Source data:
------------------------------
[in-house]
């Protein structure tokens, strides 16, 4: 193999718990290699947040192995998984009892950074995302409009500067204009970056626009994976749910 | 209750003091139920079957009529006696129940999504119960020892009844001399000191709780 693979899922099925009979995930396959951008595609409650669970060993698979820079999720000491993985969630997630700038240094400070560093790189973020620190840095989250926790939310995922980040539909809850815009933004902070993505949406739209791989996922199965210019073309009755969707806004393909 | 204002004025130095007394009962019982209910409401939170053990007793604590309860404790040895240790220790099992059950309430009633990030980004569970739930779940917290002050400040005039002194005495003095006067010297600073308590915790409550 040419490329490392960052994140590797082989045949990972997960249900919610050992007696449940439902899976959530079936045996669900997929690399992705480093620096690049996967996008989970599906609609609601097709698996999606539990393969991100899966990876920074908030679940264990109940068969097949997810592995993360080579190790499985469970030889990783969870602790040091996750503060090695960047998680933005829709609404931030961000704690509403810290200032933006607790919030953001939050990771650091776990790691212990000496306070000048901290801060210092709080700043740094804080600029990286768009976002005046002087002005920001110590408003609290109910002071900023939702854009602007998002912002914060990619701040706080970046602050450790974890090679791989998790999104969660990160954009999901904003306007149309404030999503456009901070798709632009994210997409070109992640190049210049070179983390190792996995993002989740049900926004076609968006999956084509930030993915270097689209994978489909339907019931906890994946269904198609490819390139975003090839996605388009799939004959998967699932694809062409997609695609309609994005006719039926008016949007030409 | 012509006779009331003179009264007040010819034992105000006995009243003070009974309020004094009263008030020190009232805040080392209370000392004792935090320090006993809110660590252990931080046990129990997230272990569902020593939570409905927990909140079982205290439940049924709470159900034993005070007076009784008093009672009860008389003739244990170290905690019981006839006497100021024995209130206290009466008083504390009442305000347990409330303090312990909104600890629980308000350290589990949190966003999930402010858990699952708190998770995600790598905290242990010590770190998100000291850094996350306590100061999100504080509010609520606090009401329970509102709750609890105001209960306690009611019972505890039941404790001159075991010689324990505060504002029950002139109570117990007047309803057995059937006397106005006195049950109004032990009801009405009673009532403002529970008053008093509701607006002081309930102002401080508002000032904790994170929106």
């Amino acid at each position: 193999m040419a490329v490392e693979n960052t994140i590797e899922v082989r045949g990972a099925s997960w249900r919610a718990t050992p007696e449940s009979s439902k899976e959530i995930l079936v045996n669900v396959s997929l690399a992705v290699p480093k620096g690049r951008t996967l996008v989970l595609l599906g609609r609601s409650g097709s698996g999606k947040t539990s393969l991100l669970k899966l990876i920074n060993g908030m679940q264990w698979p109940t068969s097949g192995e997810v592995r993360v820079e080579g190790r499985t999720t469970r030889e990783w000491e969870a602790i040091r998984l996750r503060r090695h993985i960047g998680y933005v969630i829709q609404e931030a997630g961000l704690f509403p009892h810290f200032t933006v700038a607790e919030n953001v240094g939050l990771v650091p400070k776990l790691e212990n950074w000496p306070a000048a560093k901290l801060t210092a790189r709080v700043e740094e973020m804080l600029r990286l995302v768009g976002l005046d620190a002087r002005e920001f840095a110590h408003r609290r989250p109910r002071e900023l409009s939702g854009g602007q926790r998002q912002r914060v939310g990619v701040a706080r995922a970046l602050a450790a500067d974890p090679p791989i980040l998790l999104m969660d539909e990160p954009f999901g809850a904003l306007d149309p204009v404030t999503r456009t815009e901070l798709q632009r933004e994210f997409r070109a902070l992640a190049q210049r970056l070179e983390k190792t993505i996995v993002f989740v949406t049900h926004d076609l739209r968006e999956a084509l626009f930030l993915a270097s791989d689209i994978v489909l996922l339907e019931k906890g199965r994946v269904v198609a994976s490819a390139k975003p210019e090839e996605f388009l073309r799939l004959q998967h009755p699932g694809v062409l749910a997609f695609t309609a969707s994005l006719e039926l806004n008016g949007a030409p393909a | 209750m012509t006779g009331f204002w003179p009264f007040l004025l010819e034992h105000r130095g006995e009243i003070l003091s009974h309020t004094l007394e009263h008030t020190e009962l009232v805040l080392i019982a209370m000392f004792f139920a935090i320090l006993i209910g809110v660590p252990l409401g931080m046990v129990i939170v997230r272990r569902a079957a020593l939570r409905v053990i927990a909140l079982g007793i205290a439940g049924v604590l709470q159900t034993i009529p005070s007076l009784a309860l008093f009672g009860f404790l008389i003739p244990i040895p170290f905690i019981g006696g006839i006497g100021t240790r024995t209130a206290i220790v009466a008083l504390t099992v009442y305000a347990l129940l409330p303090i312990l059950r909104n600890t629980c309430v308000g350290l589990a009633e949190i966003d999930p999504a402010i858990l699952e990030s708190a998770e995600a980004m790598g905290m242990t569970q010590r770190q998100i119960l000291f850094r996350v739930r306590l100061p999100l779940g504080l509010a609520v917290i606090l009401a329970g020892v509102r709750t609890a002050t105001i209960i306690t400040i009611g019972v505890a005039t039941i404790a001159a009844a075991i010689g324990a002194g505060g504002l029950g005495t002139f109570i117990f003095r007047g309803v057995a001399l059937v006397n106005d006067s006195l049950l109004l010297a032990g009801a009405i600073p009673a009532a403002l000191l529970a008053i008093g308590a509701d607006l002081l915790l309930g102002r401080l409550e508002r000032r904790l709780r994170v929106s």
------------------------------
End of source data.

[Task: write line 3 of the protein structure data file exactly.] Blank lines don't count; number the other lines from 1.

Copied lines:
């Amino acid at each position: 193999m040419a490329v490392e693979n960052t994140i590797e899922v082989r045949g990972a099925s997960w249900r919610a718990t050992p007696e449940s009979s439902k899976e959530i995930l079936v045996n669900v396959s997929l690399a992705v290699p480093k620096g690049r951008t996967l996008v989970l595609l599906g609609r609601s409650g097709s698996g999606k947040t539990s393969l991100l669970k899966l990876i920074n060993g908030m679940q264990w698979p109940t068969s097949g192995e997810v592995r993360v820079e080579g190790r499985t999720t469970r030889e990783w000491e969870a602790i040091r998984l996750r503060r090695h993985i960047g998680y933005v969630i829709q609404e931030a997630g961000l704690f509403p009892h810290f200032t933006v700038a607790e919030n953001v240094g939050l990771v650091p400070k776990l790691e212990n950074w000496p306070a000048a560093k901290l801060t210092a790189r709080v700043e740094e973020m804080l600029r990286l995302v768009g976002l005046d620190a002087r002005e920001f840095a110590h408003r609290r989250p109910r002071e900023l409009s939702g854009g602007q926790r998002q912002r914060v939310g990619v701040a706080r995922a970046l602050a450790a500067d974890p090679p791989i980040l998790l999104m969660d539909e990160p954009f999901g809850a904003l306007d149309p204009v404030t999503r456009t815009e901070l798709q632009r933004e994210f997409r070109a902070l992640a190049q210049r970056l070179e983390k190792t993505i996995v993002f989740v949406t049900h926004d076609l739209r968006e999956a084509l626009f930030l993915a270097s791989d689209i994978v489909l996922l339907e019931k906890g199965r994946v269904v198609a994976s490819a390139k975003p210019e090839e996605f388009l073309r799939l004959q998967h009755p699932g694809v062409l749910a997609f695609t309609a969707s994005l006719e039926l806004n008016g949007a030409p393909a | 209750m012509t006779g009331f204002w003179p009264f007040l004025l010819e034992h105000r130095g006995e009243i003070l003091s009974h309020t004094l007394e009263h008030t020190e009962l009232v805040l080392i019982a209370m000392f004792f139920a935090i320090l006993i209910g809110v660590p252990l409401g931080m046990v129990i939170v997230r272990r569902a079957a020593l939570r409905v053990i927990a909140l079982g007793i205290a439940g049924v604590l709470q159900t034993i009529p005070s007076l009784a309860l008093f009672g009860f404790l008389i003739p244990i040895p170290f905690i019981g006696g006839i006497g100021t240790r024995t209130a206290i220790v009466a008083l504390t099992v009442y305000a347990l129940l409330p303090i312990l059950r909104n600890t629980c309430v308000g350290l589990a009633e949190i966003d999930p999504a402010i858990l699952e990030s708190a998770e995600a980004m790598g905290m242990t569970q010590r770190q998100i119960l000291f850094r996350v739930r306590l100061p999100l779940g504080l509010a609520v917290i606090l009401a329970g020892v509102r709750t609890a002050t105001i209960i306690t400040i009611g019972v505890a005039t039941i404790a001159a009844a075991i010689g324990a002194g505060g504002l029950g005495t002139f109570i117990f003095r007047g309803v057995a001399l059937v006397n106005d006067s006195l049950l109004l010297a032990g009801a009405i600073p009673a009532a403002l000191l529970a008053i008093g308590a509701d607006l002081l915790l309930g102002r401080l409550e508002r000032r904790l709780r994170v929106s």